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    ABSTRACT: Despite similar standards of living and health care systems for older persons, there are marked differences in the relative health of the elderly populations in the United States (US) and Japan. We explore the association of overweight and obesity with these health disparities. Data on older adults from the US National Health Interview Survey (1994) and the Longitudinal Study of Aging II (1994) were compared to similar data from the 1999-2001 Nihon University Japanese Longitudinal Study of Aging. Regression analyses for the 2 countries were conducted to examine the correlates of being overweight and obese, and the relationships of overweight and obesity with activities of daily living functioning, heart disease, arthritis, and diabetes. The prevalence of overweight and obesity is higher in the US than in Japan, as is the prevalence of heart disease, diabetes, arthritis, and functioning problems. Education level and marital status are predictors of overweight for older Americans but not for older Japanese people. Health behaviors affect weight in all groups. The prevalence of functioning problems and disease are more likely to be associated with being overweight in US men and women than in Japanese women, and are not associated with being overweight in Japanese men. Despite similar standards of living and health care systems for older persons, the conditions associated with poor health differ in the US and Japan. Being overweight or obese appears to be related to more functioning problems and arthritis in the US than in Japan.
    Journal of Epidemiology 01/2009; 18(6):280-90. · 2.11 Impact Factor
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    ABSTRACT: Life expectancy is higher in Japan than in the United States. We compared the prevalence of clinically recognized risk factors in the two countries to explore the possibility that differences in these likely precursors to disease and death are linked to the paths to higher mortality for Americans. We found that American men and women have higher levels of total biological risk than the Japanese, particularly for risk factors included in the metabolic syndrome. A significant difference between the two countries is the higher prevalence of overweight among Americans. On the other hand, measured blood pressure appears more favorable among Americans. A larger proportion of Americans use prescription drugs, which results in lowered levels of measured biological risk. There are large differences in the prevalence of a number of risk factors between American and Japanese women less than age 40; this could mean that Americans develop biological risk earlier in life or that the differences are growing larger in more recent cohorts. Copyright (c) 2008 The Population Council, Inc..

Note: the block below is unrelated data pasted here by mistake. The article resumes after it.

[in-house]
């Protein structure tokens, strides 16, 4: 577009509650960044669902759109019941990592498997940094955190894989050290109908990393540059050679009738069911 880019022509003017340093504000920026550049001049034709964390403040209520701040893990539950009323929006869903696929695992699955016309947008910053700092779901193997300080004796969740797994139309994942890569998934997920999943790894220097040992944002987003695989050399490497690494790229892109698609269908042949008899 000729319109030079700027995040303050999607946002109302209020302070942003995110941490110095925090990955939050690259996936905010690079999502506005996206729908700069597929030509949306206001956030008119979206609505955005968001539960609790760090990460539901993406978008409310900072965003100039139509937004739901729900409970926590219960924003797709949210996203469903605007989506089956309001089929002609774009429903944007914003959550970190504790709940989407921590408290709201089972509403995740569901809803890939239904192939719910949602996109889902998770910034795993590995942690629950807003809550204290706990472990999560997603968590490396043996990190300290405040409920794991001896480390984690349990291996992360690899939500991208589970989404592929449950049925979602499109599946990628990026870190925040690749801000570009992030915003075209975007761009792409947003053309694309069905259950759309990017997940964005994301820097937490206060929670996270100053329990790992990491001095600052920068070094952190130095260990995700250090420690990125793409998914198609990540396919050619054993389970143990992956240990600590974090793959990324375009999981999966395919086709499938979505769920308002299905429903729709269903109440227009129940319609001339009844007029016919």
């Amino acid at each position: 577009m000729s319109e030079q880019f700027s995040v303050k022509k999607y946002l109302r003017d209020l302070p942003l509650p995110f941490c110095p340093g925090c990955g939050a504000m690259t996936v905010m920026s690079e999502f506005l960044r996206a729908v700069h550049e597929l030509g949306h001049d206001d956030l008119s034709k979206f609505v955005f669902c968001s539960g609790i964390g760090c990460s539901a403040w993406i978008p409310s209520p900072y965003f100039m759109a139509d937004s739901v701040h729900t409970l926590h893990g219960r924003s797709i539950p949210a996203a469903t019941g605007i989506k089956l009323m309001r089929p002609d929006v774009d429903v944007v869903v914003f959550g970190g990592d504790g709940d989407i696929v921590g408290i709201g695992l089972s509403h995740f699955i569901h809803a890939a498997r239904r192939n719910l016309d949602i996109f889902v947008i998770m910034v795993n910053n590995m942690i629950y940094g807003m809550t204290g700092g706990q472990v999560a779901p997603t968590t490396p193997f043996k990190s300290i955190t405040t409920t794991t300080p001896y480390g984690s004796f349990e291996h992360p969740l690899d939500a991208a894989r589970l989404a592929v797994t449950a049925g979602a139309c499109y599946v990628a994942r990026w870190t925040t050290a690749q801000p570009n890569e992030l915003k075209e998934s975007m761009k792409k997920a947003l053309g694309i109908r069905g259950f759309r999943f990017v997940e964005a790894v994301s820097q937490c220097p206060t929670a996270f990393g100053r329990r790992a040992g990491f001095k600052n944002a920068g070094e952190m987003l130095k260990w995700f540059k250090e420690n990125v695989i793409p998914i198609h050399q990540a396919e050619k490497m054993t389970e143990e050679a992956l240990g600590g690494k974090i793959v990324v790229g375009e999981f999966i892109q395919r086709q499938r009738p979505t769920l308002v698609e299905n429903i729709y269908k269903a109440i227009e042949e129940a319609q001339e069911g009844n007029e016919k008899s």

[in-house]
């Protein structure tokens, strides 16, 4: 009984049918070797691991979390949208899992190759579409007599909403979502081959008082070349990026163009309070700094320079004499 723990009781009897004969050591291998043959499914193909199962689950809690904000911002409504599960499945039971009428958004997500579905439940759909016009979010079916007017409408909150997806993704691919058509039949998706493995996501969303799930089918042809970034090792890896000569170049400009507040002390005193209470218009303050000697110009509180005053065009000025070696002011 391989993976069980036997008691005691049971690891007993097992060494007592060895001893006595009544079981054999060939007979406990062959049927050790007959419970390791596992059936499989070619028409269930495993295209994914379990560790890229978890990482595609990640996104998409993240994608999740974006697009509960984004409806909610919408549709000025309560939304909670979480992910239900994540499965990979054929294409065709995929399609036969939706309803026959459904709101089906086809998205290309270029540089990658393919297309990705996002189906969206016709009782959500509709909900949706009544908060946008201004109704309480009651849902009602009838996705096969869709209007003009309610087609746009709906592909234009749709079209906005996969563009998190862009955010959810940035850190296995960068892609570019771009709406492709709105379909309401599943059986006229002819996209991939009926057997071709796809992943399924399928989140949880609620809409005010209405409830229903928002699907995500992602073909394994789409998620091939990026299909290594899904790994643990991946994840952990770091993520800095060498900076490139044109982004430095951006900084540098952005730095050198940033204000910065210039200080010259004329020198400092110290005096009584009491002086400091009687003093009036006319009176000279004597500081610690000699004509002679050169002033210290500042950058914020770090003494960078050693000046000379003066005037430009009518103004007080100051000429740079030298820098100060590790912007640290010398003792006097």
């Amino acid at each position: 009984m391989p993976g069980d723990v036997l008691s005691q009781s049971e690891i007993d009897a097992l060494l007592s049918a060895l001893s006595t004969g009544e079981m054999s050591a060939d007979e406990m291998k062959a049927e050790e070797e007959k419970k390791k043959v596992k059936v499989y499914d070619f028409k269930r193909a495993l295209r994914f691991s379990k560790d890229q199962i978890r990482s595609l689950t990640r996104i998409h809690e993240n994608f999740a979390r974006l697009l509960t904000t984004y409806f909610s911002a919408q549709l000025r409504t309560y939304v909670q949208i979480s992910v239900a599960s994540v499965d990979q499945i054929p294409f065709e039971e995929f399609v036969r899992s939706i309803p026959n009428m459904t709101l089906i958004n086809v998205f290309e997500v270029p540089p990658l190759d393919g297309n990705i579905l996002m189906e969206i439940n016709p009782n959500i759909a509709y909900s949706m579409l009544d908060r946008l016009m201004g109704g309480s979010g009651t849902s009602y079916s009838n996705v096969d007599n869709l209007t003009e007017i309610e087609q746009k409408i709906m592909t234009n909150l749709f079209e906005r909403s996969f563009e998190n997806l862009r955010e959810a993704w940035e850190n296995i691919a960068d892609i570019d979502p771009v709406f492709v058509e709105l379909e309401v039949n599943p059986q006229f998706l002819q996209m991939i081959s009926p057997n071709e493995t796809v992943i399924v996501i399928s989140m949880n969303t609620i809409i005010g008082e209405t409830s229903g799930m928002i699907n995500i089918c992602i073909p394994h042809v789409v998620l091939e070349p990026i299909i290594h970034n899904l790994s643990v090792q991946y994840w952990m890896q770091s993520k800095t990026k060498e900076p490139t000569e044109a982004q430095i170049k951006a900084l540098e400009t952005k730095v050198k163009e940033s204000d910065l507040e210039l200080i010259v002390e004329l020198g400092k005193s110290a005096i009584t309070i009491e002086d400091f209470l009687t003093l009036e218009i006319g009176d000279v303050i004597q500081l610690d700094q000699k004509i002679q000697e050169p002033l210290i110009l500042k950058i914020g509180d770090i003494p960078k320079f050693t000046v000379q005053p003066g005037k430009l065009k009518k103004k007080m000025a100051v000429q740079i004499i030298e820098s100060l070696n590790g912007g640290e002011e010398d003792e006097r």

Population and Development Review 10/2008; 34(3):457-482. · 2.22 Impact Factor
  • Eileen M Crimmins, Jung Ki Kim, Aaron Hagedorn
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    ABSTRACT: This paper examines gender differences in life with and without six major diseases, including both mortal and morbid conditions. Disease prevalence and health behavior data are from the 1993-1995 National Health Interview Surveys for the United States. Vital registration data are the source of mortality rates used in computing life expectancy. The Sullivan method is used to estimate life lived with and without disease and risky behavior for men and women at various ages. Women live more years with each of the diseases examined, and, for arthritis, the extended years with disease are greatest. Women also live more years than men free of each of these diseases with the exception of arthritis. Gender differences in life without two health-risk behaviors are also discussed. Men spend more years of their lives overweight and have fewer years during which they see a doctor.
    Journal of Women & Aging 02/2002; 14(1-2):47-59. · 0.54 Impact Factor